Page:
Skip to main content

Know Your Novas: Star Explosions Explained (Infographic)

Chart of types of nova and supernova explosions.
How is a supernova different from a hypernova? Learn about the different types of exploding stars that astronomers have identified. (Image credit: by Karl Tate, Infographics artist)

NOVA: A white dwarf star pulls matter off of a companion red giant star until a powerful nuclear fusion explosion occurs on the dwarf’s surface. The star is not destroyed and additional explosions can occur, a phenomenon called a recurrent nova.

 

SUPERNOVA: Much more brilliant than a nova, a supernova can shine brighter than an entire galaxy for a brief time.

 

Astronomers identify two major types of supernovas: 

 

Type I Supernova: A white dwarf star pulls matter from a companion star until the dwarf’s dead core re-ignites in a thermonuclear explosion that destroys the star. This is similar to a nova but the explosion is much more powerful. A Type I supernova has no hydrogen in its spectrum. 

 

Type II Supernova: A star several times more massive than the sun runs out of nuclear fuel and collapses under its own gravity until it explodes. A Type II supernova has hydrogen in its spectrum.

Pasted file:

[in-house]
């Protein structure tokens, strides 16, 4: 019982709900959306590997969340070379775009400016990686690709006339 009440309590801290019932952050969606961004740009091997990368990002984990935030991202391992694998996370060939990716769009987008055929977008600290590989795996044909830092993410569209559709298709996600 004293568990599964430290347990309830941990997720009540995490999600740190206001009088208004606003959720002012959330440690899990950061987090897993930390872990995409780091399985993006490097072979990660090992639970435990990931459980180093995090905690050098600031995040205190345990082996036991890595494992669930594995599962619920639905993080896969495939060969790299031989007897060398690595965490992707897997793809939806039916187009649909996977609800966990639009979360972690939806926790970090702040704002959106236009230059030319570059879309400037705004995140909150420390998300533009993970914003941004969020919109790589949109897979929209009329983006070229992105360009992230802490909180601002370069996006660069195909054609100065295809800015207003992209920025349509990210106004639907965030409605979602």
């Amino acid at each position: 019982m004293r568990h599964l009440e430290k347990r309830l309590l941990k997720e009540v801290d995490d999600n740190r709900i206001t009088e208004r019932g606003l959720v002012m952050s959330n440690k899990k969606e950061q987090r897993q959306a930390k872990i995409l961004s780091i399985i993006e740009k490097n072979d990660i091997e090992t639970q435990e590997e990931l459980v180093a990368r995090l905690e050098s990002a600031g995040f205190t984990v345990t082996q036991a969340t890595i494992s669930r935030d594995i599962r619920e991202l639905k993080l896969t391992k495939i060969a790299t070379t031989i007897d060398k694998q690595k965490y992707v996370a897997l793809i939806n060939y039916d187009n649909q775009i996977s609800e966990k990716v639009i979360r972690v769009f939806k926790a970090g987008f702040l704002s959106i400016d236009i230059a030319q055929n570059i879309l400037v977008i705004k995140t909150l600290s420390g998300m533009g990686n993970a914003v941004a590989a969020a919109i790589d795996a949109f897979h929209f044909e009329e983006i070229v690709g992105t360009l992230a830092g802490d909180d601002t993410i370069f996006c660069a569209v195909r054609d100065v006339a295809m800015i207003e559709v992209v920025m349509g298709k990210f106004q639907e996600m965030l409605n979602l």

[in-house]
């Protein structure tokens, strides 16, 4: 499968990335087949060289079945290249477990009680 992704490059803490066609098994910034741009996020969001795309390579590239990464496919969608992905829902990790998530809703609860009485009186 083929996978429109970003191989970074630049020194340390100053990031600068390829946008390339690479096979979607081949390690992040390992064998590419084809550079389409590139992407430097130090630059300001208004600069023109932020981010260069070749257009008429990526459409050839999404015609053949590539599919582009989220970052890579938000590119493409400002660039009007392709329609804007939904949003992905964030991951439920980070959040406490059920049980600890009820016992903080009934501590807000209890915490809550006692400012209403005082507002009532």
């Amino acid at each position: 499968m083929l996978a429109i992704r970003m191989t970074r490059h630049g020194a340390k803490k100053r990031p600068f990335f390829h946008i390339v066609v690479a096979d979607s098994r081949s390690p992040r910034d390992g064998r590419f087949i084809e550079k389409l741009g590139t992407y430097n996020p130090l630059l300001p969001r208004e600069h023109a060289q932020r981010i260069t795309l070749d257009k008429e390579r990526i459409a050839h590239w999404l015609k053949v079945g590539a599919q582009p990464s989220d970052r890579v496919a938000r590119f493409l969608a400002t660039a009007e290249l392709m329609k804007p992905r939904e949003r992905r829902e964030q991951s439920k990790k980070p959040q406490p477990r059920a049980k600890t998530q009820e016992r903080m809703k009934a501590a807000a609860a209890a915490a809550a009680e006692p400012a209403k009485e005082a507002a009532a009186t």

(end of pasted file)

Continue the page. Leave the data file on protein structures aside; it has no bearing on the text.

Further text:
SUPERLUMINOUS SUPERNOVA (Hypernova): A burst 5 to 50 times more energetic than a supernova. A hypernova may or may not be associated with a powerful burst of gamma radiation.

Join our Space Forums to keep talking space on the latest missions, night sky and more! And if you have a news tip, correction or comment, let us know at: community@space.com.

Karl's association with Space.com goes back to 2000, when he was hired to produce interactive Flash graphics. From 2010 to 2016, Karl worked as an infographics specialist across all editorial properties of Purch (formerly known as TechMediaNetwork).  Before joining Space.com, Karl spent 11 years at the New York headquarters of The Associated Press, creating news graphics for use around the world in newspapers and on the web.  He has a degree in graphic design from Louisiana State University and now works as a freelance graphic designer in New York City.